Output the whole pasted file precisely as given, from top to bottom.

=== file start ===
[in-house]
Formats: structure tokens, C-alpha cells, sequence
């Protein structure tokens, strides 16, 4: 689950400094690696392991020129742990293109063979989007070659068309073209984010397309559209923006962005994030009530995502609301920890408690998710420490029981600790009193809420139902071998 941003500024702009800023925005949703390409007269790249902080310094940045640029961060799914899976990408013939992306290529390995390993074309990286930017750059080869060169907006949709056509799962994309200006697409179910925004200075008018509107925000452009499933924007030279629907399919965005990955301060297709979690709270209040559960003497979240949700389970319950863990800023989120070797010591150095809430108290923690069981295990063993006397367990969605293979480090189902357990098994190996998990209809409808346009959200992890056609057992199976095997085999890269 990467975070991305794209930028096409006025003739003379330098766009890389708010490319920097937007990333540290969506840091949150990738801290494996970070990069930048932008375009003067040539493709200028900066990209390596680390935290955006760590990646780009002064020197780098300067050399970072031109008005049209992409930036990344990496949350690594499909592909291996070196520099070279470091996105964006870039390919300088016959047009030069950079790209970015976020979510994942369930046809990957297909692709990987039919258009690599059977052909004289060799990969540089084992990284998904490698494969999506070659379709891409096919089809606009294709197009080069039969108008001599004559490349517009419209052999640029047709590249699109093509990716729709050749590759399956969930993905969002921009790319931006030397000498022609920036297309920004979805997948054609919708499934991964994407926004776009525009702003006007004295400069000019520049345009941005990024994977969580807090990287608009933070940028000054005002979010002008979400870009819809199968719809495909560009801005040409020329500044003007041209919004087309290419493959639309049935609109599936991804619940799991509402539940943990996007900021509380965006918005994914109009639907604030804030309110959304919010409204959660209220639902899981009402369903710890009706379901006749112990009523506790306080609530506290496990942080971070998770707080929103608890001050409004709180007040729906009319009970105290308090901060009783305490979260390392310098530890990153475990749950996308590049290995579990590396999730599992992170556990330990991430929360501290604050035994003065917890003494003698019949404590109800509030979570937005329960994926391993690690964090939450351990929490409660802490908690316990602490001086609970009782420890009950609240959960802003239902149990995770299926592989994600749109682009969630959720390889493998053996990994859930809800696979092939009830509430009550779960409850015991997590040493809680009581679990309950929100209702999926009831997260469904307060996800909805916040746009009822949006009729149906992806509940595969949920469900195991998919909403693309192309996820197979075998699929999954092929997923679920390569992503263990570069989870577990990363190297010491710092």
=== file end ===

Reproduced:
[in-house]
Formats: structure tokens, C-alpha cells, sequence
């Protein structure tokens, strides 16, 4: 689950400094690696392991020129742990293109063979989007070659068309073209984010397309559209923006962005994030009530995502609301920890408690998710420490029981600790009193809420139902071998 941003500024702009800023925005949703390409007269790249902080310094940045640029961060799914899976990408013939992306290529390995390993074309990286930017750059080869060169907006949709056509799962994309200006697409179910925004200075008018509107925000452009499933924007030279629907399919965005990955301060297709979690709270209040559960003497979240949700389970319950863990800023989120070797010591150095809430108290923690069981295990063993006397367990969605293979480090189902357990098994190996998990209809409808346009959200992890056609057992199976095997085999890269 990467975070991305794209930028096409006025003739003379330098766009890389708010490319920097937007990333540290969506840091949150990738801290494996970070990069930048932008375009003067040539493709200028900066990209390596680390935290955006760590990646780009002064020197780098300067050399970072031109008005049209992409930036990344990496949350690594499909592909291996070196520099070279470091996105964006870039390919300088016959047009030069950079790209970015976020979510994942369930046809990957297909692709990987039919258009690599059977052909004289060799990969540089084992990284998904490698494969999506070659379709891409096919089809606009294709197009080069039969108008001599004559490349517009419209052999640029047709590249699109093509990716729709050749590759399956969930993905969002921009790319931006030397000498022609920036297309920004979805997948054609919708499934991964994407926004776009525009702003006007004295400069000019520049345009941005990024994977969580807090990287608009933070940028000054005002979010002008979400870009819809199968719809495909560009801005040409020329500044003007041209919004087309290419493959639309049935609109599936991804619940799991509402539940943990996007900021509380965006918005994914109009639907604030804030309110959304919010409204959660209220639902899981009402369903710890009706379901006749112990009523506790306080609530506290496990942080971070998770707080929103608890001050409004709180007040729906009319009970105290308090901060009783305490979260390392310098530890990153475990749950996308590049290995579990590396999730599992992170556990330990991430929360501290604050035994003065917890003494003698019949404590109800509030979570937005329960994926391993690690964090939450351990929490409660802490908690316990602490001086609970009782420890009950609240959960802003239902149990995770299926592989994600749109682009969630959720390889493998053996990994859930809800696979092939009830509430009550779960409850015991997590040493809680009581679990309950929100209702999926009831997260469904307060996800909805916040746009009822949006009729149906992806509940595969949920469900195991998919909403693309192309996820197979075998699929999954092929997923679920390569992503263990570069989870577990990363190297010491710092």